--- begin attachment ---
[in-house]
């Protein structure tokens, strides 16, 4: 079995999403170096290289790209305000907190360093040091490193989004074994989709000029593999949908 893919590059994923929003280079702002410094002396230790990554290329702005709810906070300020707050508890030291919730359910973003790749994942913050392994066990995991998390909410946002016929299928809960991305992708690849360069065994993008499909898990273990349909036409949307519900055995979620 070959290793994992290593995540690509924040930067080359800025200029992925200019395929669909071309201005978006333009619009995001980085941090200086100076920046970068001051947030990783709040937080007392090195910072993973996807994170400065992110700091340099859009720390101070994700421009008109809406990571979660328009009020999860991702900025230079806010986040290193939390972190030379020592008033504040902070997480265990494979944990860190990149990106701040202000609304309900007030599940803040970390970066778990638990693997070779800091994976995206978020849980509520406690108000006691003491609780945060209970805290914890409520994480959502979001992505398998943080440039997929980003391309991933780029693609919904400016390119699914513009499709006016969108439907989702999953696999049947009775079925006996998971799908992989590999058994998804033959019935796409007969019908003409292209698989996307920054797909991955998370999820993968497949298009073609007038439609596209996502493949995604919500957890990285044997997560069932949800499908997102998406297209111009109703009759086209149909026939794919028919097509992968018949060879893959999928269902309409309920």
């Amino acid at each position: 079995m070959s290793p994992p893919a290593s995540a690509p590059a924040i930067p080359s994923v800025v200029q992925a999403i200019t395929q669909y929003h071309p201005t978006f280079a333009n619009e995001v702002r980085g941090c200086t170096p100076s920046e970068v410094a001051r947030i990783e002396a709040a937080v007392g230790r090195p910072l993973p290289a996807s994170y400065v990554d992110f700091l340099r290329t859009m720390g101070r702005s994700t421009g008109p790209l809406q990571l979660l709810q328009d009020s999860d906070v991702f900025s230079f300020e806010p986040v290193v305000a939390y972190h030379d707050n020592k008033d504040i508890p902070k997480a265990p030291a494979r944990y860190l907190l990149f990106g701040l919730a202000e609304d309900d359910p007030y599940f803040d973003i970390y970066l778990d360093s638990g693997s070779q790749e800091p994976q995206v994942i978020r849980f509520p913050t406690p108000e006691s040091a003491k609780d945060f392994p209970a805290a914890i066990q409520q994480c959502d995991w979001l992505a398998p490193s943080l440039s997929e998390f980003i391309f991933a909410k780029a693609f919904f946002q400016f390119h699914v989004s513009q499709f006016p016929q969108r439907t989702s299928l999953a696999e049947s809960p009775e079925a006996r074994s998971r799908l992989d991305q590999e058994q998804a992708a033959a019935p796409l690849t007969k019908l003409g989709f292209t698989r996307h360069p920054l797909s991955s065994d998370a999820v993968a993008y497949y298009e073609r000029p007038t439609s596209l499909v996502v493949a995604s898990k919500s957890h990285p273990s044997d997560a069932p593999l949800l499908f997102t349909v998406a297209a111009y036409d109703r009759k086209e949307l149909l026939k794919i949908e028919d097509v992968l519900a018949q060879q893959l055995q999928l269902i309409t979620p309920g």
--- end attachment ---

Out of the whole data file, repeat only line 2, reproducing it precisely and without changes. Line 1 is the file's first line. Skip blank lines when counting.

């Protein structure tokens, strides 16, 4: 079995999403170096290289790209305000907190360093040091490193989004074994989709000029593999949908 893919590059994923929003280079702002410094002396230790990554290329702005709810906070300020707050508890030291919730359910973003790749994942913050392994066990995991998390909410946002016929299928809960991305992708690849360069065994993008499909898990273990349909036409949307519900055995979620 070959290793994992290593995540690509924040930067080359800025200029992925200019395929669909071309201005978006333009619009995001980085941090200086100076920046970068001051947030990783709040937080007392090195910072993973996807994170400065992110700091340099859009720390101070994700421009008109809406990571979660328009009020999860991702900025230079806010986040290193939390972190030379020592008033504040902070997480265990494979944990860190990149990106701040202000609304309900007030599940803040970390970066778990638990693997070779800091994976995206978020849980509520406690108000006691003491609780945060209970805290914890409520994480959502979001992505398998943080440039997929980003391309991933780029693609919904400016390119699914513009499709006016969108439907989702999953696999049947009775079925006996998971799908992989590999058994998804033959019935796409007969019908003409292209698989996307920054797909991955998370999820993968497949298009073609007038439609596209996502493949995604919500957890990285044997997560069932949800499908997102998406297209111009109703009759086209149909026939794919028919097509992968018949060879893959999928269902309409309920």